Real Property: Renting Your Home
You can rent all or part of your home, on either a long term or short term basis. A rental brings in cash, and companionship. If you're not up to it, you can hire a broker to do the rental for you and/or a manager to take care of ongoing needs,
You can even turn your home into an assisted living facility if you need, or will need, assistance. You get the benefit of an income, companionship and assistance.
Before you take either action, check to find out if what your are considering is legal in the area in which you live. Check with the local government entity, homeowners association, and/or your landlord. Ignorance of the law is not an excuse.
- If your home is in a neighborhood which is zoned for single family dwellings, you may have to obtain a special exception. Typically you also have to get a permit for any necessary construction and meet building-code requirements, have adequate off-street parking, and possibly purchase a residential housing rental license.
- If you do not obtain the necessary permit, you could be fined or ordered to stop renting. If you want to evict a tenant who does not follow the lease terms, a judge could find that the lease was illegal and refuse to enforce it.
If you are renting to other people on a short term basis: consider applying for a license if the law requires you to be licensed as an inn or bed-and-breakfast.
If you are a renter, check your lease. If you are in a condominimum or a coop, check to see whether it is okay.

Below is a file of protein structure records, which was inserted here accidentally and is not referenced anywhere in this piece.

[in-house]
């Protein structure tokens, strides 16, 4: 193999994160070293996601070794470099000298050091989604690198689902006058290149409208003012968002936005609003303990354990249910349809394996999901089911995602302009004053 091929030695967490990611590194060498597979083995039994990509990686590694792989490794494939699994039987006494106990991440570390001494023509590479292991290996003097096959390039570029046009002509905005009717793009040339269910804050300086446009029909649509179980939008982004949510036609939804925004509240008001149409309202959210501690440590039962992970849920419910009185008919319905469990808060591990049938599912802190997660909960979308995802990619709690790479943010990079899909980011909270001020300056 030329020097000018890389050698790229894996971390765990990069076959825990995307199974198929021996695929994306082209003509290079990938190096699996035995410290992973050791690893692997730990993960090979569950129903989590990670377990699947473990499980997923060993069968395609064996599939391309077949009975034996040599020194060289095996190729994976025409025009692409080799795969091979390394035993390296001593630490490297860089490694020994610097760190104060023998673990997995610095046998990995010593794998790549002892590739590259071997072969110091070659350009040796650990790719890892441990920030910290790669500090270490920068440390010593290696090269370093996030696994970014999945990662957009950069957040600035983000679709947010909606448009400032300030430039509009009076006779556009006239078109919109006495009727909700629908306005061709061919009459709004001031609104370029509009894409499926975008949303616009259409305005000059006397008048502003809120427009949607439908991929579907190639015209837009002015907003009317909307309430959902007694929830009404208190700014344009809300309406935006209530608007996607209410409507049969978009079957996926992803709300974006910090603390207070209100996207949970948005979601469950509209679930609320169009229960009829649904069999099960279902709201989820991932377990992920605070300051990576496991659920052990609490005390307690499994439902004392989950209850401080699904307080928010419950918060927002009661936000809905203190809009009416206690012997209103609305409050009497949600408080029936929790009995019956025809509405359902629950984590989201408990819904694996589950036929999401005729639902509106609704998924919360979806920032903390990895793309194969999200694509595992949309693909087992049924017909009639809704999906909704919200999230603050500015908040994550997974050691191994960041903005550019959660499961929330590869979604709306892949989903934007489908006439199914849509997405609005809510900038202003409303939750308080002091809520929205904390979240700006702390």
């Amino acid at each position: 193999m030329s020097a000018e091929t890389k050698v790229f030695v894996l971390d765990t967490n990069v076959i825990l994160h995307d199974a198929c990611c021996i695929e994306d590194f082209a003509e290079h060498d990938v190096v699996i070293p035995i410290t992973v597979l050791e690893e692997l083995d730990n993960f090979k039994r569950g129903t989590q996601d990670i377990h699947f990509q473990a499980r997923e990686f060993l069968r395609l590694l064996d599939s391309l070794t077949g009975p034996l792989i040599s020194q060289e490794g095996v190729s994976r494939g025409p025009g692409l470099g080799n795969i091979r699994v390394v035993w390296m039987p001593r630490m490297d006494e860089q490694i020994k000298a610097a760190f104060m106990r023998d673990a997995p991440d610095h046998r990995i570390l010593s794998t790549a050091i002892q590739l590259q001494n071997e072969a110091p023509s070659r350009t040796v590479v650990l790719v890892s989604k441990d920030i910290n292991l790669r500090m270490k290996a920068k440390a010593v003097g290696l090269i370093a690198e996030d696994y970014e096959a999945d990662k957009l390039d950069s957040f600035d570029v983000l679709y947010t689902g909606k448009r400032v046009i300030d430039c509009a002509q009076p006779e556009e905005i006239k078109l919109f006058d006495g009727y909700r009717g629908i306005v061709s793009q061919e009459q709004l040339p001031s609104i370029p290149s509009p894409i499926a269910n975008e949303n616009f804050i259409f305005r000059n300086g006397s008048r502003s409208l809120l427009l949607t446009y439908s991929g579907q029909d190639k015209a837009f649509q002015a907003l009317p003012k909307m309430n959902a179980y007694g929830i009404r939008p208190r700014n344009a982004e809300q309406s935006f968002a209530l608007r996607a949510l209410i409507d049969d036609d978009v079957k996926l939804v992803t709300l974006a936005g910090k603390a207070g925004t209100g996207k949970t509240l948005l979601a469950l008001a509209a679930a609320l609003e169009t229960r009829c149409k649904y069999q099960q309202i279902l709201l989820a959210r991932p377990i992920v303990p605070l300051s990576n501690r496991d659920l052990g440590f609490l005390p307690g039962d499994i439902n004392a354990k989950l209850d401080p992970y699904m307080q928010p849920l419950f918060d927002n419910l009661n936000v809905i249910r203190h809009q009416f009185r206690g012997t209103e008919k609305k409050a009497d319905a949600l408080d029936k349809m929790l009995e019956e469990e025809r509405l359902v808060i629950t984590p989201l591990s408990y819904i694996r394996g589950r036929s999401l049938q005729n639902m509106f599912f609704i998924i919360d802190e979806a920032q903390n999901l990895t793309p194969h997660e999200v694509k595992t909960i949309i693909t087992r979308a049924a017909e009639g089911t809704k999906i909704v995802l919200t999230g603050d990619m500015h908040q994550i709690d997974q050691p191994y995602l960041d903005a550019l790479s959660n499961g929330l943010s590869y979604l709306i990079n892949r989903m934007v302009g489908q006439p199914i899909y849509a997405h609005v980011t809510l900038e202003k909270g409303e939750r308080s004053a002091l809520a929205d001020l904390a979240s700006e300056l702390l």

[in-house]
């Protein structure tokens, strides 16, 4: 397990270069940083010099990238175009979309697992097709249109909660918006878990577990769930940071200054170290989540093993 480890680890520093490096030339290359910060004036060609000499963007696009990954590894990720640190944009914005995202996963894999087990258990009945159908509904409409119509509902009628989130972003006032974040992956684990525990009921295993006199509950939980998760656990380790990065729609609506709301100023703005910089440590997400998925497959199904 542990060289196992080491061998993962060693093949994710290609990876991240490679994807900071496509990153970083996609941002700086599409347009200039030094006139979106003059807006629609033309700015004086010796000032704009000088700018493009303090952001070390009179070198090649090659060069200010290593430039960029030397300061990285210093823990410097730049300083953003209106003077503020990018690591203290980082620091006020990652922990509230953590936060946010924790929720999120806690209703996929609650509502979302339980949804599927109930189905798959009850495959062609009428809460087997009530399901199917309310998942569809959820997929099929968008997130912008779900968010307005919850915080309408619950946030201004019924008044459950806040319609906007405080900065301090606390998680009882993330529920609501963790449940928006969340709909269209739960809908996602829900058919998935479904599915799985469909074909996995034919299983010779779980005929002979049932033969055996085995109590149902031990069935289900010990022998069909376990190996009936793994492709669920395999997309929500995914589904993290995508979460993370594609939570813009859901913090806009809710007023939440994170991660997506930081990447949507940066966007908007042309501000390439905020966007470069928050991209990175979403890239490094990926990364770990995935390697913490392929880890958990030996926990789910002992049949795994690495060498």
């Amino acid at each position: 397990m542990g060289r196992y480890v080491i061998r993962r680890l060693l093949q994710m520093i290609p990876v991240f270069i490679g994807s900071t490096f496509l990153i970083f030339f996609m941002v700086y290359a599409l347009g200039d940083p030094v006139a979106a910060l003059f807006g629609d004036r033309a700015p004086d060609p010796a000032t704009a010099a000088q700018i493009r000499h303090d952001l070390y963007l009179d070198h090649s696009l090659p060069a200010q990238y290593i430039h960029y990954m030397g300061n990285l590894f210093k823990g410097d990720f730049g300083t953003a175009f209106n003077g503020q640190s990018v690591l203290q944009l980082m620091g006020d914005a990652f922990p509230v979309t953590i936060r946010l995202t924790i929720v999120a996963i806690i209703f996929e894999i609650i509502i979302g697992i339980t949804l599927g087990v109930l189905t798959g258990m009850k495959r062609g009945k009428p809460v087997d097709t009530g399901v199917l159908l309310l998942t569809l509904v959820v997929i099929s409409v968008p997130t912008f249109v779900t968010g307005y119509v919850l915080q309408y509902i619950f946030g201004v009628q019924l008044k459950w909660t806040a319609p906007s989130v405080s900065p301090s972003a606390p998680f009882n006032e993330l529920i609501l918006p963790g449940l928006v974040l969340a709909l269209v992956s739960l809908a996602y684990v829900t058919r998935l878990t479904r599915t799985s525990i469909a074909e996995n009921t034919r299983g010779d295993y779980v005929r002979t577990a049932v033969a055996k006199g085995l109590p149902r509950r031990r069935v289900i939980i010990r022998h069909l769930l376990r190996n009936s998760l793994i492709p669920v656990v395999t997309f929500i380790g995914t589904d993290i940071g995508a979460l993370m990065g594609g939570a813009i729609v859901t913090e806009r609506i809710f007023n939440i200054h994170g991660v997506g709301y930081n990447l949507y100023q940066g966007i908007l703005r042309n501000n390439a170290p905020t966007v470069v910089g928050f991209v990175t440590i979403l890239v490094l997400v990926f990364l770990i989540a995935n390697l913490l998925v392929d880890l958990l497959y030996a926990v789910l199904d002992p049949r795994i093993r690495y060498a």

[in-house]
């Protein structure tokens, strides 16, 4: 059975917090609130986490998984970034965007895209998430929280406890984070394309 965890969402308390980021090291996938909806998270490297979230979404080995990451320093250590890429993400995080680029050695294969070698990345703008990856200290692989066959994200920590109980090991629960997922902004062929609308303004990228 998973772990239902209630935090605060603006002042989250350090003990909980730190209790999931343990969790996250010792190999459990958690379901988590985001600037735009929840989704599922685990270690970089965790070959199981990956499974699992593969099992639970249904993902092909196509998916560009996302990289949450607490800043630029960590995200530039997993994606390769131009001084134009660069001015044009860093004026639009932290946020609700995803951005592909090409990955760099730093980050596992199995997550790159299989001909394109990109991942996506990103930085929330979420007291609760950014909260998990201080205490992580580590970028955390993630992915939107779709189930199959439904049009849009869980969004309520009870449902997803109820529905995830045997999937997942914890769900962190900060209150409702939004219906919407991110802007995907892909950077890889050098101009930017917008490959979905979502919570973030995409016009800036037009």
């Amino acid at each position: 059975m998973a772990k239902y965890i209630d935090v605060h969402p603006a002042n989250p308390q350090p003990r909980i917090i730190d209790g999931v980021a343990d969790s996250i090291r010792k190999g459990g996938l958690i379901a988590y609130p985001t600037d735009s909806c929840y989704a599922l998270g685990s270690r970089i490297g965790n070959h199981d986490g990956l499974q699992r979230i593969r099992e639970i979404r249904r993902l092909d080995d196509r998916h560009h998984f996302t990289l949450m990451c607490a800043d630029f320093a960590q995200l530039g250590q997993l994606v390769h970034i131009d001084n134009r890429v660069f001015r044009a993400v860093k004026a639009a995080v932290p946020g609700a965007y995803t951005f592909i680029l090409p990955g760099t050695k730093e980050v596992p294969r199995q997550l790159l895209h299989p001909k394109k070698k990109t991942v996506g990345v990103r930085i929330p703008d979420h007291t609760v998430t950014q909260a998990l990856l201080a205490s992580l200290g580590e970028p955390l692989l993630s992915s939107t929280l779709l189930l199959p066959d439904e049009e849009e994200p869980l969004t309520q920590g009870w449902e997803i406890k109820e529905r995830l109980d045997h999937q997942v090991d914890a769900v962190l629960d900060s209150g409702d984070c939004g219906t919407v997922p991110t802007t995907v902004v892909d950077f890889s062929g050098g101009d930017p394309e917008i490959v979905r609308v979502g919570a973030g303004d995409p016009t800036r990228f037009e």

Be sure to change your Homeowners Insurance policy to include the risk of liability to the tenant or the tenant's guests.
For additional information, see:
- Alternatives For Renting Your Home And How To Find Renters
- How To Set The Rental Amount
- Management Of The Property
- Pitfalls To Watch For When Renting Your Residence
- Taxes On Renting Your Residence
- Insurance If You Rent Your Residence
- Turning Your Home Into An Assisted Living Facility
- You could be liable if your tenant or one of your tenant's guests is injured on your property. Homeowners/Renters insurance does not generally cover business in your residence. Contact your broker and/or insurance company to find out if your policy can be amended to cover these risks.
- Because of the Small Business Jobs Act of 2010, renting a home is deemed to be a business for tax purposes. Even if you only own one rental property, you must file a form 1099 for any service provider (such as a gardner) who is paid more than $600 during the year and give a copy to the provider. A Social Security Number of taxpayer I.D. is required for the form. For more information, speak with your accountant or contact the IRS at 800.829.1040